Safe drinking on and around campus

A Saturday evening crowd occupies the first floor of Ray’s Place in downtown Kent on April 8, 2017.

Caitlin Albright

Kent State has a few policies on underage drinking, but the number one priority has always been the students’ safety and education.

College is a time when many taste freedom — and alcohol — for the first time in their lives, so it’s important to learn the proper steps to take in order to stay safe, healthy and out of trouble.

Security aides, resident assistants and other residence hall staff members try their best to educate students on the problems that can arise when alcohol is used irresponsibly.

Alcohol is permitted in some residence halls on campus, as long as students are of the legal drinking age. Centennial Court C, Engleman, McDowell and the first seven floors of Leebrick allow alcohol but with some regulations.

Students can’t have beer containers larger than 16 ounces or other alcoholic beverage containers that exceed two liters, according to the residence hall handbook.  

If caught breaking these rules, it becomes an educational issue, and the student will meet with their hall director to discuss consequences.

Brian Hellwig, the assistant director for residential communities, explained a “good samaritan provision” goes into effect when these rules are broken and a person needs medical attention.

“Any time a student or a friend of theirs reports it to anyone, they’re not going to be in trouble,” Hellwig said. “We always try to encourage students to seek help for themselves or friends and not fear getting in trouble.”

This can be avoided completely if students act responsibly.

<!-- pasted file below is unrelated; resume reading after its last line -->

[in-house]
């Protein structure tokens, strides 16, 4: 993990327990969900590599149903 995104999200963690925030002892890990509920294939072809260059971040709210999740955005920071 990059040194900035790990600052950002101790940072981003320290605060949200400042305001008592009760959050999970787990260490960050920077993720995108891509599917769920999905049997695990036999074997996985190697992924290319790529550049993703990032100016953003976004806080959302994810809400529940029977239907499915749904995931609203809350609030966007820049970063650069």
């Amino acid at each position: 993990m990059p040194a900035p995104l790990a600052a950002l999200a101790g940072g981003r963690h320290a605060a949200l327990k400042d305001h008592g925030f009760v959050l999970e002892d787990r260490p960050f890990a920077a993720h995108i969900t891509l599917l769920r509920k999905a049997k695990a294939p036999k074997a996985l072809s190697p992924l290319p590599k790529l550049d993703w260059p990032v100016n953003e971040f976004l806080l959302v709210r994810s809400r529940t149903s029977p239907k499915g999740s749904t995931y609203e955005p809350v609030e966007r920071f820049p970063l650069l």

Stay hydrated

Alcohol causes dehydration, so drinking a glass of water in between each alcoholic beverage can allow hydration.

Know your limits

According to the 2015 National Survey on Drug Use and Health (NSDUH), 37.9 percent of college students ages 18-22 reported binge drinking, and 12.5 percent reported heavy alcohol use. Actions like this could have a negative impact on students’ personal wellbeing.

Get a Ride

Researchers with the National Institute on Alcohol Abuse and Alcoholism estimate “each year 1,825 college students between the ages of 18-24 die from alcohol-related unintentional injuries, including motor-vehicle crashes.” Student could help lower their probability of injuries by requesting an Uber, Lyft or call a friend for a ride while they are under the influence of alcohol.

Travel with a buddy

Campus security offers a service for students to receive a security escort when they travel on campus during its hours of operation.

Caitlin Albright is the construction, traffic and safety reporter. Contact her at [email protected].